This is a terrible mindset that adds noise to the environment and throttles bandwidth to the end user. Likewise, it's a bad idea to use 90 or 120 degree sector antennas if you're covering a tight zone. Why blanket the region with excess signal?

There's a better way, as Kent and Dustin will tell you. It's in the form of RF elements (small "e") innovative horn antennas. 

Horns make good neighbors.

You’ve heard the adage “good fences make good neighbors”. Well, the same goes for symmetrical horn antennas by RF elements. These are a huge innovation, replacing sloppy traditional sectors that bleed RF everywhere, with antennas that produce no side lobes, minimize colocation noise and deliver signals precisely where they're needed.

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See the below pics. The left, "Early Wireless", shows typical sectors on a tower. The red blotch in the center is self-interference from radios on the same tower, and the larger rings show 90 degree sectors totally overlapping each other. In a word, it's a mess. 

By contrast, the right pic shows those same radios, except with horn antennas that go from 30 to 90 degrees in 10 degree steps. Note how beam patterns are clean and distinct. 

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The result is a vast improvement in signal to noise, not only for the provider, but for other operators as well. 
Aaron Larson owns a WISP in Homer, Alaska, and he put it perfectly: "Horns are the first time I've had something that works great that I also really want my competitors to use as well."

The difference between traditional sectors and horns reminds me of cabling in switch rooms. Remember when switches were a rat's nest of Cat 5 cable? These days cabling is practically an art. Every wire is perfectly dressed and precisely routed. It's about sustainable growth, just like horn antennas.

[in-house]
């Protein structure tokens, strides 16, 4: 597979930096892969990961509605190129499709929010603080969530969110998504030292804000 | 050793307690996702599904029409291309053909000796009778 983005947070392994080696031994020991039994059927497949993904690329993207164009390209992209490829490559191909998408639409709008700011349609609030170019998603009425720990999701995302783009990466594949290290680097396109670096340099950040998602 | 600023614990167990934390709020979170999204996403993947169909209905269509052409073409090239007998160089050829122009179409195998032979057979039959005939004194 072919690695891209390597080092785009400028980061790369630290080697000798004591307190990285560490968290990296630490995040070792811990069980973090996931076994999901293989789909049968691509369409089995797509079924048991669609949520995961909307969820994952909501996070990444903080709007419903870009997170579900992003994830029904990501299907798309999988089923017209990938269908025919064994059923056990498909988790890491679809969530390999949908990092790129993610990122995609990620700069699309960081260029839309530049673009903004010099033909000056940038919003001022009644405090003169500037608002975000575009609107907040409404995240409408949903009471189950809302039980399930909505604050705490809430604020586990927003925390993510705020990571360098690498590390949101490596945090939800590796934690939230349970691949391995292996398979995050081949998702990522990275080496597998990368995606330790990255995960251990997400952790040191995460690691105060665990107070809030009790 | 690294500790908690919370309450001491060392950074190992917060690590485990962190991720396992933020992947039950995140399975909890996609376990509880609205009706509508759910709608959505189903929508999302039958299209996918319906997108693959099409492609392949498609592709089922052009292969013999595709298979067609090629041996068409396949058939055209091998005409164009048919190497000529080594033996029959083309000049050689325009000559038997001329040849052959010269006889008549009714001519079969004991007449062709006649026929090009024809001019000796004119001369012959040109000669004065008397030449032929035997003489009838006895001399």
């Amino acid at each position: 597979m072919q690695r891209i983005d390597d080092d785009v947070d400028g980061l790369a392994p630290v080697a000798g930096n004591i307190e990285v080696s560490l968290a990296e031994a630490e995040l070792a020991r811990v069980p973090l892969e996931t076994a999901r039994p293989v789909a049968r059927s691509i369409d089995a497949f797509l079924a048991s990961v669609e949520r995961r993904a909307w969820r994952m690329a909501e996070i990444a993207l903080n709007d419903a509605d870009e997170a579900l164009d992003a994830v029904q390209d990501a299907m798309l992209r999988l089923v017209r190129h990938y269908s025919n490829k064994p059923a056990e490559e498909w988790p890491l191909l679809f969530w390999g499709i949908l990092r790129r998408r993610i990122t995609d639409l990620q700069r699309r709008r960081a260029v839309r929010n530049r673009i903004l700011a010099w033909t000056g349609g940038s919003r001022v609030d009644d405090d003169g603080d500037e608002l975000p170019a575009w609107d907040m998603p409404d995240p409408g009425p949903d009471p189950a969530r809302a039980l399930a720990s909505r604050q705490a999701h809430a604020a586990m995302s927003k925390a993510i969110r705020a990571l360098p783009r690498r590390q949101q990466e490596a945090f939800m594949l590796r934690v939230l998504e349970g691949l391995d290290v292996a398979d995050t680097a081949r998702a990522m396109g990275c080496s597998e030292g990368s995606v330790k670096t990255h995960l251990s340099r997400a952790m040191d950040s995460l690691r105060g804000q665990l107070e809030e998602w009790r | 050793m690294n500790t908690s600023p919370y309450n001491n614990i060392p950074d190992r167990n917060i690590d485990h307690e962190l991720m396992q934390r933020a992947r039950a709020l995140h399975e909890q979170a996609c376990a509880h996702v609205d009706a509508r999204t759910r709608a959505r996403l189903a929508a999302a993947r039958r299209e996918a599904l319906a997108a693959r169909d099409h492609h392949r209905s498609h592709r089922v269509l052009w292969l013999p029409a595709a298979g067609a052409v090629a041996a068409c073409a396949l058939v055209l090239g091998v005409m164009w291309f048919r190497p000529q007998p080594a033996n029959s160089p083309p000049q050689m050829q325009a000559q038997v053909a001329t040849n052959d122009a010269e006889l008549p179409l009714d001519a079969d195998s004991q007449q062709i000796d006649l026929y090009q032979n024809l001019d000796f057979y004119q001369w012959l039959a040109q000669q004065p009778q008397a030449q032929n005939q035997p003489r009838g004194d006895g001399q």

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"Disruptive" technology? Absolutely not.

Traditional sectors are disruptive, but horn antennas play nice. It's why Kent and Dustin placed horns where their networks border each other's. Dustin remarked, "They’re easy to bring up a tower, you can pop them up real quick and just eyeball them." "One time," he added, "I had three customers interfering with each other and they were on a 90-degree sector. I swapped it for a 30-degree horn and immediately saw a 10dB improvement. Horns improve the signal no matter where you put them."

Horn antennas are a departure from the early days of fixed wireless, when providers aimed for maximum transmit power and antenna gain, deploying wider sectors than necessary. But RF elements cautions about the correlation between power and noise. Raising one increases the other. And so they advise reigning in power and gain, and using precise horns to deliver signal just where it's needed. It's a message that's hard for some WISPs to accept, because it seems counterintuitive. But don't doubt, believe! 

If you're looking for a more technical discussion, check out my post on RF elements from October [link], visit RFe's lab and see what their customers are sharing on Facebook

Conclusion

Effective spectrum management is a good neighbor policy that helps everyone, and it's the only way to grow a WISP and maximize value. A major challenge however, is the lack of uniform standards, and so while most WISPs do amazing work, others run amok with little care for quality, reliability and support.

It’s a real concern, because poor performance can tarnish the industry, diminish the value of unlicensed spectrum and invite encroachment by big carriers. Let's not let that happen. 

I'm an unabashed fan of RF elements. WISPs love them and they're bringing real innovation to facilitate growth and recover enormous amounts of wasted spectrum. If you're a WISP, give them a try, but don't keep your success a secret. If your competition uses horns you'll see your own network improve, so share your before and after stats with us and let's encourage everyone to follow your lead.

Thanks to Kent Urwiller and Dustin Schroll for talking to us and setting a great example for the industry. 

And thanks for reading! Likes, shares and comments are much appreciated, so please let me know what you think. 

 

DISCLAIMER: This is a repost of a blog written by David Theodore and originally published here. Many thanks to David for letting us share his article.